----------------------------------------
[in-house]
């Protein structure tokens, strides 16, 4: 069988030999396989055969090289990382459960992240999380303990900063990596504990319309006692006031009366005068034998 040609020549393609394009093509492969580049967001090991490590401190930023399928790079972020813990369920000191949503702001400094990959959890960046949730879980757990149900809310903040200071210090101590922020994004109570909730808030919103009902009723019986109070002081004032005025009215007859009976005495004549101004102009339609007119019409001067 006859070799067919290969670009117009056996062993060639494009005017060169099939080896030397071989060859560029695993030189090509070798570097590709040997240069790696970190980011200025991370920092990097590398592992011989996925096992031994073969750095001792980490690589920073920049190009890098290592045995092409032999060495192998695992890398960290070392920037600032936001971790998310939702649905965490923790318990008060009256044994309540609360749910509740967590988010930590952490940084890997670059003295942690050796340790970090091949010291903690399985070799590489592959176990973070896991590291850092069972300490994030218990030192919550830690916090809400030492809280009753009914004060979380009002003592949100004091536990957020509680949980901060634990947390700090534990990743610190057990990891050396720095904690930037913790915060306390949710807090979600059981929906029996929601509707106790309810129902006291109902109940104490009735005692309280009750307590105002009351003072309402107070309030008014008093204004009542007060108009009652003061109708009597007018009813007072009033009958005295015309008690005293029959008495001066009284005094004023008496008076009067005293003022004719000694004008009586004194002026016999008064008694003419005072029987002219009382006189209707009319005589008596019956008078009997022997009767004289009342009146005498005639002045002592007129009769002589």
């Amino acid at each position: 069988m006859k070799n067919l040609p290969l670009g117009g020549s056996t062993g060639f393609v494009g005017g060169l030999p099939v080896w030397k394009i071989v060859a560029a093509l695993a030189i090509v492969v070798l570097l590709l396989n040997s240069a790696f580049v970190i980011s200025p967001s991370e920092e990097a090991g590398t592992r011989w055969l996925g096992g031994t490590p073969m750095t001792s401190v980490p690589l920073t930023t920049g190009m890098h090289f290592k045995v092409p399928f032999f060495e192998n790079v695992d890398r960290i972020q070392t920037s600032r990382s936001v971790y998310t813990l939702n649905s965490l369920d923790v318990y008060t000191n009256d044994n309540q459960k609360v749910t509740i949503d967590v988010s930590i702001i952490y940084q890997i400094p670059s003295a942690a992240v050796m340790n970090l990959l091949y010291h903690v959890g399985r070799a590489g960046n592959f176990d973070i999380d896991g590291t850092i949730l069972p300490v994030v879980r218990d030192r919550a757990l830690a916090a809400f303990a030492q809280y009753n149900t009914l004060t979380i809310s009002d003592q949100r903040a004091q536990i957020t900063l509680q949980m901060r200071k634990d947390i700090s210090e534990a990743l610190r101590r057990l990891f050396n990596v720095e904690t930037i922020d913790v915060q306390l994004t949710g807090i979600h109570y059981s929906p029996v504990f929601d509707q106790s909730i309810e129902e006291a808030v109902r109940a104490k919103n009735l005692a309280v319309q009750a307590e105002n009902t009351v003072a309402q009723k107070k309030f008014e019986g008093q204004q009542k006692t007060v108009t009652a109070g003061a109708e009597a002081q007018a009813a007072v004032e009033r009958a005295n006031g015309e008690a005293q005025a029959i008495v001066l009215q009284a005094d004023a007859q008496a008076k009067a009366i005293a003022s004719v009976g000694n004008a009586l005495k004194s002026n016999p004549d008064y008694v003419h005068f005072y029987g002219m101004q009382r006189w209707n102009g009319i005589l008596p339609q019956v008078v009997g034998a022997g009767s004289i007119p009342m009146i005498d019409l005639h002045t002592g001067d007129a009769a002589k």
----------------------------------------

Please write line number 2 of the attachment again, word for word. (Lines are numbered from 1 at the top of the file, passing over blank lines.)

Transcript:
């Protein structure tokens, strides 16, 4: 069988030999396989055969090289990382459960992240999380303990900063990596504990319309006692006031009366005068034998 040609020549393609394009093509492969580049967001090991490590401190930023399928790079972020813990369920000191949503702001400094990959959890960046949730879980757990149900809310903040200071210090101590922020994004109570909730808030919103009902009723019986109070002081004032005025009215007859009976005495004549101004102009339609007119019409001067 006859070799067919290969670009117009056996062993060639494009005017060169099939080896030397071989060859560029695993030189090509070798570097590709040997240069790696970190980011200025991370920092990097590398592992011989996925096992031994073969750095001792980490690589920073920049190009890098290592045995092409032999060495192998695992890398960290070392920037600032936001971790998310939702649905965490923790318990008060009256044994309540609360749910509740967590988010930590952490940084890997670059003295942690050796340790970090091949010291903690399985070799590489592959176990973070896991590291850092069972300490994030218990030192919550830690916090809400030492809280009753009914004060979380009002003592949100004091536990957020509680949980901060634990947390700090534990990743610190057990990891050396720095904690930037913790915060306390949710807090979600059981929906029996929601509707106790309810129902006291109902109940104490009735005692309280009750307590105002009351003072309402107070309030008014008093204004009542007060108009009652003061109708009597007018009813007072009033009958005295015309008690005293029959008495001066009284005094004023008496008076009067005293003022004719000694004008009586004194002026016999008064008694003419005072029987002219009382006189209707009319005589008596019956008078009997022997009767004289009342009146005498005639002045002592007129009769002589």